The neoliberal offensive

As alluded to in earlier chapters, one of the most prominent misrepresentations of liberalism has been the introduction of the term ‘neoliberalism’. In this case an ideological variant dons the mantle of a rival in order to clothe itself in rhetorical respectability and even to wrest ground, deliberately or unwittingly, away from established liberal versions. Neoliberals tend to see the world as an immense and potentially unencumbered global market, in which the exchange of goods for profit overrides other aspects of cross-national relations. Individual understandings of neoliberalism will of course differ.

But in general terms, being a liberal is understood by neoliberals to characterize the free individual agent, alone or in conjunction with others, as being above all economically assertive. The defining features of that assertiveness are to maintain and develop the economic power inherent in capitalist production and transactions, to open up new areas for investment, and to benefit from the plethora of goods available for consumption. Neoliberals subordinate social, political, and cultural spheres to a professed self-regulating economic market and their principles are supposed to inspire the ways all social activities are run.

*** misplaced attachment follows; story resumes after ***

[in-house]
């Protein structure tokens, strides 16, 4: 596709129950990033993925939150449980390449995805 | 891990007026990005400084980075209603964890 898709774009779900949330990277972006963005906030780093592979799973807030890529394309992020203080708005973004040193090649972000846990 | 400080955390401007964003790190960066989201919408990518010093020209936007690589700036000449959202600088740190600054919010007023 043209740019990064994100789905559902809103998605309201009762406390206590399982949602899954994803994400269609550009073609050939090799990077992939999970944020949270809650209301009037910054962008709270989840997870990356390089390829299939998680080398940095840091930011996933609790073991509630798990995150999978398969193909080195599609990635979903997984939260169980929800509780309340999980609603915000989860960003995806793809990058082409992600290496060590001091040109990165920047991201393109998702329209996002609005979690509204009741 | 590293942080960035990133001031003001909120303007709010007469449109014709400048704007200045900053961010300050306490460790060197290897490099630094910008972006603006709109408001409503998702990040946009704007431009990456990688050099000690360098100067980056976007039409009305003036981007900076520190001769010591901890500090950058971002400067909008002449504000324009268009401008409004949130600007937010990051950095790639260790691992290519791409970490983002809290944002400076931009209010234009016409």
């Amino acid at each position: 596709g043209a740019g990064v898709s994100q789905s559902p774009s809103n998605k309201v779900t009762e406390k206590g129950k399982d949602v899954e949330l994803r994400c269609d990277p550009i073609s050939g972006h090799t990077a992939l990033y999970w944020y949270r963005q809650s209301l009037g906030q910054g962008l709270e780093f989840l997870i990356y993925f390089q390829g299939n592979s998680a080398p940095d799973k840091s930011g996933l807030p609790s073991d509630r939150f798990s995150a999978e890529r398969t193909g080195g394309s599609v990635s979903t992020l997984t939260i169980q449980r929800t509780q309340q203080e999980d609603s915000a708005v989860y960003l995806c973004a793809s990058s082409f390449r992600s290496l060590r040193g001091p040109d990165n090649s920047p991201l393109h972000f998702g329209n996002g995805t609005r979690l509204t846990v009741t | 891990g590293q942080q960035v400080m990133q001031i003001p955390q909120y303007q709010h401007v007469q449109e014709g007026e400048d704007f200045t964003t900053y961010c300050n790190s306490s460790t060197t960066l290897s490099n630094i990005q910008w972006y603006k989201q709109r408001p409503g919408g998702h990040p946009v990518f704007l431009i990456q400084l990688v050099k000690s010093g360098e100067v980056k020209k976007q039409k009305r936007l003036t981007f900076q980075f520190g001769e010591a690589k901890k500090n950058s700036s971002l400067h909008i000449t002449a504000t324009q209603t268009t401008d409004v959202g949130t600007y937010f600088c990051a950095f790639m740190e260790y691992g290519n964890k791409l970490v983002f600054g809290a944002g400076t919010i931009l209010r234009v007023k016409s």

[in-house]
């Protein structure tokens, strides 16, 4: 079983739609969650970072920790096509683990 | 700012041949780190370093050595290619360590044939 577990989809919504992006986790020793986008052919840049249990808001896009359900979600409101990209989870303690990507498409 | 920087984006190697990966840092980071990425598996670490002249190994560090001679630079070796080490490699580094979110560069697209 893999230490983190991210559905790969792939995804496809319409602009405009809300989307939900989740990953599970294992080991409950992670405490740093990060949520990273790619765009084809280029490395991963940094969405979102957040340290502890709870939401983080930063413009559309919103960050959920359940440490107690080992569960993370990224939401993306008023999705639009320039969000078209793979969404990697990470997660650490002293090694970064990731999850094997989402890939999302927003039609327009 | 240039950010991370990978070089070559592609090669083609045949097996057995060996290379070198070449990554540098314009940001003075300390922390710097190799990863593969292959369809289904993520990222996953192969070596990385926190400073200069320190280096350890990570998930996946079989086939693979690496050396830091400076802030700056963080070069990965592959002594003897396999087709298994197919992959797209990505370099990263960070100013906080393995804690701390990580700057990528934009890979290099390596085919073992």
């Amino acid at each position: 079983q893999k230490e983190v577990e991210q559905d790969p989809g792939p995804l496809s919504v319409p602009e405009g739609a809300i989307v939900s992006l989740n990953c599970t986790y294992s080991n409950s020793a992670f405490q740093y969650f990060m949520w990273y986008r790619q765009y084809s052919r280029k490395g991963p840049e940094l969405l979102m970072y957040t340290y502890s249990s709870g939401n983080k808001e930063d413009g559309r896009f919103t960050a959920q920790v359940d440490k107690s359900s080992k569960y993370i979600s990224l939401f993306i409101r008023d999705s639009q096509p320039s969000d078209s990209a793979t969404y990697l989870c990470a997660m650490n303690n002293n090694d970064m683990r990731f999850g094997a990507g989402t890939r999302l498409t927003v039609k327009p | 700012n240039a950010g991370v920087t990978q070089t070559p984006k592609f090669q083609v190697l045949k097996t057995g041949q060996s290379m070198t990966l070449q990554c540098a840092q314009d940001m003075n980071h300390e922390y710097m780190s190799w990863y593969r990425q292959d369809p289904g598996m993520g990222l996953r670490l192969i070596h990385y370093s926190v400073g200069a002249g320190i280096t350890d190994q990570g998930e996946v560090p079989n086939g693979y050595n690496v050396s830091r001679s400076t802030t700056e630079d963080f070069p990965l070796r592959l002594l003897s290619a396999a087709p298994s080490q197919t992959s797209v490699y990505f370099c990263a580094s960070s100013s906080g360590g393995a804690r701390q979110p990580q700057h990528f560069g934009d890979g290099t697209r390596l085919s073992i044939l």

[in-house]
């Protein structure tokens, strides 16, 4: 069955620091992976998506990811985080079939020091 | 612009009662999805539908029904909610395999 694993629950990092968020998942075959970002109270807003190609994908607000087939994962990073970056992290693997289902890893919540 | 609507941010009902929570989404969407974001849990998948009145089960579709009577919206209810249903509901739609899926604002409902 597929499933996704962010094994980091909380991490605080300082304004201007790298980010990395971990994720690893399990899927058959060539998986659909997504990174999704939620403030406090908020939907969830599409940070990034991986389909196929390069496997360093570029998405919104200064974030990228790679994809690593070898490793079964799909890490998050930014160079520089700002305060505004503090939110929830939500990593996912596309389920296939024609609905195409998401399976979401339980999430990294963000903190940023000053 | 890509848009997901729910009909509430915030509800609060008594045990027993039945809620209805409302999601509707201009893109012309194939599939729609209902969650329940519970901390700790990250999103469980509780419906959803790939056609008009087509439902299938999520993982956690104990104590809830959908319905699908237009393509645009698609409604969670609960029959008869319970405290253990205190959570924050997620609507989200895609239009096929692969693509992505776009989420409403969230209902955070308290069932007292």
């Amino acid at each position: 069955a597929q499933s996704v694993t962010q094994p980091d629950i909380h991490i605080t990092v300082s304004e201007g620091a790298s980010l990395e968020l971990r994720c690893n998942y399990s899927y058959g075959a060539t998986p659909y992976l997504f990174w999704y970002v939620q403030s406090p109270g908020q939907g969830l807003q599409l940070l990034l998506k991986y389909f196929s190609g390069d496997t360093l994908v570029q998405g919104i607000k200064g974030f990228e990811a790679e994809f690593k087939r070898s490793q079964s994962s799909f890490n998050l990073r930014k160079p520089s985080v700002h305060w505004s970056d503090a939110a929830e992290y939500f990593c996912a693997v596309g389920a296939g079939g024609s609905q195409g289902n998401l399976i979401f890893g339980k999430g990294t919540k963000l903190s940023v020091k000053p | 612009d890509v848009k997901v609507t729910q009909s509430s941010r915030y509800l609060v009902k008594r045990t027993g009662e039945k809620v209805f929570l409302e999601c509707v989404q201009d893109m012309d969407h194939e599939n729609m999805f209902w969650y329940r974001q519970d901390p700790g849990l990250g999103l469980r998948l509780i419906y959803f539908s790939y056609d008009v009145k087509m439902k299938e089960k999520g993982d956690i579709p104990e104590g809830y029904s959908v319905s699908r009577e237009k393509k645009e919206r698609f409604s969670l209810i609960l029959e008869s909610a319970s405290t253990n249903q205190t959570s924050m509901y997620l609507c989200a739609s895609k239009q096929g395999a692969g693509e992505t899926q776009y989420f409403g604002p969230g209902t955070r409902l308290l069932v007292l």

In terms of liberal morphology, neoliberals confine the core liberal concept of rationality to maximizing economic advantage. They do away with any idea of natural sociability and minimize mention of human individuality as the end of social progress. State power is mainly marshalled to guaranteeing trade and commerce, not to creating the conditions for human flourishing and well-being. Instead the unfettered power of the market is unleashed, so that the liberal concept of constrained and accountable power is circumvented. It is retained mainly to protect entrepreneurs in going about their business, while sidestepping the aim of a genuinely free market that could unlock the economic energy and inventiveness held to be intrinsic to all individuals. In its most recent forms, neoliberalism champions a world in which huge multinational corporations and mega-banks increasingly control and dictate the way we live, fostering an imposed and conformist managerialism.

Instead of regarding economic intercourse as a means to the furthering of political ends such as peace and international solidarity, it sees political institutions as a framework arrangement for securing the efficiency and financial prosperity of the private sector. Liberal universalism has been replaced with neoliberal globalism; the ethical permeation of individuals has been supplanted by the economic ingestion of territory. Even governments themselves are predominantly recast as investors and facilitators of trade, rather than deliverers of welfare or social justice. Only when financial crises erupt do governments make efforts to regulate the world of banking, but that is done with a relatively light touch.